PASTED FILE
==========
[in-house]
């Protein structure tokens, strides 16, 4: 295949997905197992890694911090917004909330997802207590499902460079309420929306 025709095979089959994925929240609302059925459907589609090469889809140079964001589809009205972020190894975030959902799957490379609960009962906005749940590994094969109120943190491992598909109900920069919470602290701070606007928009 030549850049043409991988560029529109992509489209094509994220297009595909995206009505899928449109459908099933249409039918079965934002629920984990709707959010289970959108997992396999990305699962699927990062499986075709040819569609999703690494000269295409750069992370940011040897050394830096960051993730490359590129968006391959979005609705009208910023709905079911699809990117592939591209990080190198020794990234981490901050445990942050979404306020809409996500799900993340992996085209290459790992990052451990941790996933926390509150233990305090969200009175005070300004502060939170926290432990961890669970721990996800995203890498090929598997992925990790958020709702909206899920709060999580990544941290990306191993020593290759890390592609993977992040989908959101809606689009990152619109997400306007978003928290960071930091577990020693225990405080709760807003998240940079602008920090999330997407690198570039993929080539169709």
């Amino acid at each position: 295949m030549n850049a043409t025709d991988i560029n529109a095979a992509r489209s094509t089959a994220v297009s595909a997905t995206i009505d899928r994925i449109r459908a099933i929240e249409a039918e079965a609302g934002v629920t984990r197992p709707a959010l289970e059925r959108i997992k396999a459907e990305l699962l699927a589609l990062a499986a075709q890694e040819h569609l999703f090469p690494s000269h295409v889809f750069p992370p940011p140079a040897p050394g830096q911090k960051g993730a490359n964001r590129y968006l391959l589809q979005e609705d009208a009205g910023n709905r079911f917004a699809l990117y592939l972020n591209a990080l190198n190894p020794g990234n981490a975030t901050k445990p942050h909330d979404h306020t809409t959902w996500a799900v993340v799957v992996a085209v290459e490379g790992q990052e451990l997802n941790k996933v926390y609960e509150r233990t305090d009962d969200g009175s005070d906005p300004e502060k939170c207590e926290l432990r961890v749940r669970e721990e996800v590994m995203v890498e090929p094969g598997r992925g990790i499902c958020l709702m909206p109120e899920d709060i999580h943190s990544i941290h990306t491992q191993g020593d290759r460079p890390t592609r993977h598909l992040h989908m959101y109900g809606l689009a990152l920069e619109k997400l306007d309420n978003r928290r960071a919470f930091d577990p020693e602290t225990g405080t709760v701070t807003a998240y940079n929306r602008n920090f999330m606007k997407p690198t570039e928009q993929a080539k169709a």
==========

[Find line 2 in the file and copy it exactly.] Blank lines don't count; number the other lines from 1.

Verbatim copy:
């Protein structure tokens, strides 16, 4: 295949997905197992890694911090917004909330997802207590499902460079309420929306 025709095979089959994925929240609302059925459907589609090469889809140079964001589809009205972020190894975030959902799957490379609960009962906005749940590994094969109120943190491992598909109900920069919470602290701070606007928009 030549850049043409991988560029529109992509489209094509994220297009595909995206009505899928449109459908099933249409039918079965934002629920984990709707959010289970959108997992396999990305699962699927990062499986075709040819569609999703690494000269295409750069992370940011040897050394830096960051993730490359590129968006391959979005609705009208910023709905079911699809990117592939591209990080190198020794990234981490901050445990942050979404306020809409996500799900993340992996085209290459790992990052451990941790996933926390509150233990305090969200009175005070300004502060939170926290432990961890669970721990996800995203890498090929598997992925990790958020709702909206899920709060999580990544941290990306191993020593290759890390592609993977992040989908959101809606689009990152619109997400306007978003928290960071930091577990020693225990405080709760807003998240940079602008920090999330997407690198570039993929080539169709």